I promised a person, whose blog I follow, this post. I apologize, my friend, for taking so long to get this out. I hope you’re still with me.
My friends, put simply, this is how I stopped the hamster wheel that was my thoughts from spinning. For many, myself included, the mind can be their worst enemy. More to the point, the notion that my first thoughts have validity simply because they pop up in my head is poison. Early in my sobriety I learned how to quiet, and eventually master those thoughts to a point where I can stop the hamster wheel at will, in a matter of seconds.
This took a lot of practice and it does not come naturally. That said, I offer this series to anyone who wishes to be free from the bondage of their melon:
If you have a problem with your melon creating havoc in your life, and if you’re a newly recovering alcoholic – guess what, please check out this series of posts. The people who passed these tips down to me and the “change the tape” part that I made up on my own have been invaluable in terms of my recovery and made my life vastly simpler and more enjoyable.
I went for a seventeen mile ride with my wife last night before heading out to a meeting. Normally, when riding in Fenton I bring my 5200 because I simply can’t stand putting my Venge through the abuse of riding on their roads. Downtown isn’t so bad but once you get to the outskirts of town, they’re dilapidated… and property tax is through the roof in those areas – triple what I pay. Anyway, one thing they do have in Fenton is hills. Lots of ’em, all over. I wanted to compare the two bikes over our normal hill climbing course, just to see if my thinking, that the Trek is a better climbing bike, is right.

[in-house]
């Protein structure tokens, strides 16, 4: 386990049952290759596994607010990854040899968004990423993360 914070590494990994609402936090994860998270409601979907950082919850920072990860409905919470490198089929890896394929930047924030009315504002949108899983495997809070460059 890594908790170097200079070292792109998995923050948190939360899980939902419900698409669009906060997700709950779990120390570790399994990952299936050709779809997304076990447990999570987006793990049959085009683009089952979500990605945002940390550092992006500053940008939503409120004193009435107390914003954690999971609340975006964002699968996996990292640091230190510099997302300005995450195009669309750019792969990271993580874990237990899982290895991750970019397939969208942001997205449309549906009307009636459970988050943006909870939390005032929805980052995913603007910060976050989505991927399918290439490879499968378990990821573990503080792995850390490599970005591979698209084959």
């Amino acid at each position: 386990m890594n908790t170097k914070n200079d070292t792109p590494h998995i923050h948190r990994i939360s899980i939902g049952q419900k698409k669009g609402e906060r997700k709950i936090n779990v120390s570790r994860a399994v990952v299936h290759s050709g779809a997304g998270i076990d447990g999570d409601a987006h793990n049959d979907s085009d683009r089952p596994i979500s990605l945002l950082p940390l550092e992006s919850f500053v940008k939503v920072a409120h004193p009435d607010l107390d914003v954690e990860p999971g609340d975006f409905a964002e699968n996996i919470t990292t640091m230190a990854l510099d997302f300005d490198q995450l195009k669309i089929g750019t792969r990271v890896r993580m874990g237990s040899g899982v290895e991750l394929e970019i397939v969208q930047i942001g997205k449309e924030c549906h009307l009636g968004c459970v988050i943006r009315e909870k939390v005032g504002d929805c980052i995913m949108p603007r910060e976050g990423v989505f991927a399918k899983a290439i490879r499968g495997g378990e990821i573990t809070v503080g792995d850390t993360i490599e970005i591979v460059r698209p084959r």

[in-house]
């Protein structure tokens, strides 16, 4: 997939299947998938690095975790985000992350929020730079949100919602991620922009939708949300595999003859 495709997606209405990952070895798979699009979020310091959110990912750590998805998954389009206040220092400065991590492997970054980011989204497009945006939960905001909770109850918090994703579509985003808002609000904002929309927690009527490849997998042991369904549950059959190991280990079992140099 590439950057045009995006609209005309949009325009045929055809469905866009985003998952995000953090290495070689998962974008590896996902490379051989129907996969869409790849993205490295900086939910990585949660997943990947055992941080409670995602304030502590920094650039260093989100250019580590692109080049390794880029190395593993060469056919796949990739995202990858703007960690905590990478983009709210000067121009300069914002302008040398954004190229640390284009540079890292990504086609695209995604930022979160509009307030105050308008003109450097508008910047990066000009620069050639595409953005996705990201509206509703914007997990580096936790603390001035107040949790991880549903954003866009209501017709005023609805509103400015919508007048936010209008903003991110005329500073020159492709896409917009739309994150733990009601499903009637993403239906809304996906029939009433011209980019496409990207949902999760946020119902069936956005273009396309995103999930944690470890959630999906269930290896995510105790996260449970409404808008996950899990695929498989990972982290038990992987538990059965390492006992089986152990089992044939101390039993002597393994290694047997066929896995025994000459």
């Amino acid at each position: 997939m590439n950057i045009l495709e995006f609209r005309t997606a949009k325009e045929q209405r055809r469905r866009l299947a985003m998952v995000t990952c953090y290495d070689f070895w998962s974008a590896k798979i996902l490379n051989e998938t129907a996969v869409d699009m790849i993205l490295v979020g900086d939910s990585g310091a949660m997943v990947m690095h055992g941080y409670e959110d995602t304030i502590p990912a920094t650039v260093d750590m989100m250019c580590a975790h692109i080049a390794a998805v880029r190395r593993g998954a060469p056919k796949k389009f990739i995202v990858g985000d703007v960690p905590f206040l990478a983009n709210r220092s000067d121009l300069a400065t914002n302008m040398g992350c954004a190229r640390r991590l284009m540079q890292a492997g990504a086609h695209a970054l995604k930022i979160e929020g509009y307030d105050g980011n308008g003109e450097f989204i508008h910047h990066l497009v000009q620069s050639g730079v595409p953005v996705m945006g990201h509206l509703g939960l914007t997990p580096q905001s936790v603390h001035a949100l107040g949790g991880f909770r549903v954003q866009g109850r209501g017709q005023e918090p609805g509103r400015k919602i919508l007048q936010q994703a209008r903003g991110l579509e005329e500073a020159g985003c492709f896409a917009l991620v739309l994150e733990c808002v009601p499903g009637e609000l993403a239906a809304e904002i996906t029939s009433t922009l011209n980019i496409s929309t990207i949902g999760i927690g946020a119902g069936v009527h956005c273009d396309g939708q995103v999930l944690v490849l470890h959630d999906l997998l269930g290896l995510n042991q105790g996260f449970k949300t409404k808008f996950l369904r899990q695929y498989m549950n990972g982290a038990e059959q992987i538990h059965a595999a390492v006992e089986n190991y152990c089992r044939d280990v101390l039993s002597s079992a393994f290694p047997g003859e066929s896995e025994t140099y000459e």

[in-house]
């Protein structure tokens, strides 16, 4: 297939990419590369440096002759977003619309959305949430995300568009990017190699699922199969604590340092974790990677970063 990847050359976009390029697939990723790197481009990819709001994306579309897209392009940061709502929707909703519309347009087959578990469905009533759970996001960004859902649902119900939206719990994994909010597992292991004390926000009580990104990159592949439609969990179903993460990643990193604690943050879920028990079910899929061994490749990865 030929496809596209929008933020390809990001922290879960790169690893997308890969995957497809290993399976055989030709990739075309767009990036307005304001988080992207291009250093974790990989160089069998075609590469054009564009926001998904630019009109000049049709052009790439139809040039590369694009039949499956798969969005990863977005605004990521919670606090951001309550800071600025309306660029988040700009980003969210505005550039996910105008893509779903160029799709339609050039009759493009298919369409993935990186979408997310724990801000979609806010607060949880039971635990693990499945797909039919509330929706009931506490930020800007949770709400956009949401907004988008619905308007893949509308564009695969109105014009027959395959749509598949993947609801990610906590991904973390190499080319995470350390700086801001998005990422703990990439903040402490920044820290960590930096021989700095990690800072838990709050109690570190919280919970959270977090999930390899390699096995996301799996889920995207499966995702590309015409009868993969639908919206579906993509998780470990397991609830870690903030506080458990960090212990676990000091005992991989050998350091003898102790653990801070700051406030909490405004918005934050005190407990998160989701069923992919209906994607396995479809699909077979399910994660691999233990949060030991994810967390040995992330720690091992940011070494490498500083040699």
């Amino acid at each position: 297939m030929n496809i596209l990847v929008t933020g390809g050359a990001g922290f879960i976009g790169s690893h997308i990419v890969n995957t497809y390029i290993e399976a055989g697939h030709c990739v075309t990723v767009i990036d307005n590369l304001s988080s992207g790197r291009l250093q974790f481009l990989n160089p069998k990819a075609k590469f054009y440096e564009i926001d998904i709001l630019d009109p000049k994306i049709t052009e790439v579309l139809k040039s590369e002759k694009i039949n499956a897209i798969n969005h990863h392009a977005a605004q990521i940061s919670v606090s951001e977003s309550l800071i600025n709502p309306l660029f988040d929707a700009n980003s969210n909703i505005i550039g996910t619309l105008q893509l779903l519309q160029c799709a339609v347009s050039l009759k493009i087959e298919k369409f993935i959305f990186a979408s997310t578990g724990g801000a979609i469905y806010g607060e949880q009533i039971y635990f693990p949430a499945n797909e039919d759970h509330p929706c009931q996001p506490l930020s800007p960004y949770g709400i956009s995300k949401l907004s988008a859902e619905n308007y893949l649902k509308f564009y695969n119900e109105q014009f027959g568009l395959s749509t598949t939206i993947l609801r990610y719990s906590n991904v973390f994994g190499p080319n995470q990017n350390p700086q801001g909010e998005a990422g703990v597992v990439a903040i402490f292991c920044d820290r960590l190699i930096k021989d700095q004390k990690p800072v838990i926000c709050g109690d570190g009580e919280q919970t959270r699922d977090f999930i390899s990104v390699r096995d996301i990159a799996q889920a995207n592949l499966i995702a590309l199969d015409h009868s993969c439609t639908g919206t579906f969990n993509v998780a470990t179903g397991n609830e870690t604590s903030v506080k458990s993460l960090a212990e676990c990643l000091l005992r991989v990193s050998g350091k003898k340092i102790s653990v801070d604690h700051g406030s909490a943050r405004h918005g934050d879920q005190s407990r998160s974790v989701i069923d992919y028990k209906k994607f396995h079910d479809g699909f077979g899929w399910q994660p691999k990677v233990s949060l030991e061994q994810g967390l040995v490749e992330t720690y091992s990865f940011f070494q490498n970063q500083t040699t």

We rolled out, dodging potholes for the first two miles and climbing a dinger of a hill before finally hitting decent asphalt. A mile south and we were back in a wonderful neighborhood with lots of fantastic hills. My wife had already been out for 50 minutes with my buddy, Mike earlier in the day so she sent me off on my own for the first nice hill… I held an easy 16 mph pace at the base of the hill and downshifted as the hill pitched up, just once. I was out of the saddle and pushing that same gear till the halfway point in the hill where it really ramps up. I downshifted just once and kept a decent 13 mph pace to the top of the hill. It wasn’t easy, but the climb was a nice little interval. I turned around at the cul de sac and headed back down hitting 30 mph coasting, before a sharp left turn, a short rise and another 30+ mph descent. We turned around at the bottom and climbed our way back up. Once we got to that first hill, we made the right turn together and hit it again. This time my wife went up with me, though she lagged behind as I charged up the hill the same way.
We worked our way out to the entrance of the subdivision, turned around and did the sub again. My wife sent me ahead and I charged up that first climb again, about 13-14 mph, before rolling down and meeting her at the base again. We rolled down the descent, then turned around and went right back up the hill. It was on the way up that longer but less steep hill that I noticed a difference. I shifted down to my granny gear to spin up the incline with my wife. About two-thirds of the way up and my pedaling slowed with the effort. My legs started burning a little and turning the crank over became… labored. This blew my mind a little bit as it should have been an easy little climb. Then we went up the hill on the court the same way, slow and in the granny gear. Same result. Climbing the hill was harder, three miles an hour slower.
Momentum can be a pain in the ass sometimes – on a bike and in life in general. Don’t take my word for it either, find a decent local incline and charge up it. Then turn around after a short break and try it again, just grinding up it in the granny gear with a slow cadence. There are downsides to each method, but heading up the hill with a little momentum is vastly easier, rather than to plod up the hill.
The trick is getting the momentum up before the base of the hill, before I need it. Charging into something that I know will be work isn’t always easy, call it rising to a challenge.
It’s far more common to slow down right before the challenge. Cycling, in this case, mimics life. Every once in a while, you run into a challenge that’s tough, you can start out with plenty of momentum but the climb is too steep and long…
Sometimes that’s just the way life is. I just have to grind it out. As long as I don’t lose focus and keep pedaling, I’ll get there. I love to remember not to quit five minutes before the miracle happens…
The goal is to get there. And sometimes it’s ugly lookin’ just before the fist bump.